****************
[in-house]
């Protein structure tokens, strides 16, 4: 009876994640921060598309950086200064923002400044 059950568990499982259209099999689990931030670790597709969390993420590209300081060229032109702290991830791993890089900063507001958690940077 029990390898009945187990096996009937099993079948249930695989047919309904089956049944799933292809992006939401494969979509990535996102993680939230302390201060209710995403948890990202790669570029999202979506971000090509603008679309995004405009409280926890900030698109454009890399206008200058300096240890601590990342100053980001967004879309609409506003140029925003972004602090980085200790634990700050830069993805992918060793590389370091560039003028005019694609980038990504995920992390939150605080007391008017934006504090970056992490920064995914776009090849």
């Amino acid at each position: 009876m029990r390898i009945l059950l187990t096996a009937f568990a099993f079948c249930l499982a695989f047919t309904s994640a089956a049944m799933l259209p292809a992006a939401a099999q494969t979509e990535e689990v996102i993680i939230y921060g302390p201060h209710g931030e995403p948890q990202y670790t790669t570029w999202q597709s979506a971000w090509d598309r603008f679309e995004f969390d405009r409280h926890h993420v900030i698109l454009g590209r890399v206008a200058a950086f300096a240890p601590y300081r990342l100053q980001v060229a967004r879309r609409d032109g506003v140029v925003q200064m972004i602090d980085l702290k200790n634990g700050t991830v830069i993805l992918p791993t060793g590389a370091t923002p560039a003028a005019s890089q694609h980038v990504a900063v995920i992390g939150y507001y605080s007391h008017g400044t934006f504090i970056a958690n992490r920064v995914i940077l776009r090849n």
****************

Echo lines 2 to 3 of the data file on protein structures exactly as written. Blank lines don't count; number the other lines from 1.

């Protein structure tokens, strides 16, 4: 009876994640921060598309950086200064923002400044 059950568990499982259209099999689990931030670790597709969390993420590209300081060229032109702290991830791993890089900063507001958690940077 029990390898009945187990096996009937099993079948249930695989047919309904089956049944799933292809992006939401494969979509990535996102993680939230302390201060209710995403948890990202790669570029999202979506971000090509603008679309995004405009409280926890900030698109454009890399206008200058300096240890601590990342100053980001967004879309609409506003140029925003972004602090980085200790634990700050830069993805992918060793590389370091560039003028005019694609980038990504995920992390939150605080007391008017934006504090970056992490920064995914776009090849």
């Amino acid at each position: 009876m029990r390898i009945l059950l187990t096996a009937f568990a099993f079948c249930l499982a695989f047919t309904s994640a089956a049944m799933l259209p292809a992006a939401a099999q494969t979509e990535e689990v996102i993680i939230y921060g302390p201060h209710g931030e995403p948890q990202y670790t790669t570029w999202q597709s979506a971000w090509d598309r603008f679309e995004f969390d405009r409280h926890h993420v900030i698109l454009g590209r890399v206008a200058a950086f300096a240890p601590y300081r990342l100053q980001v060229a967004r879309r609409d032109g506003v140029v925003q200064m972004i602090d980085l702290k200790n634990g700050t991830v830069i993805l992918p791993t060793g590389a370091t923002p560039a003028a005019s890089q694609h980038v990504a900063v995920i992390g939150y507001y605080s007391h008017g400044t934006f504090i970056a958690n992490r920064v995914i940077l776009r090849n």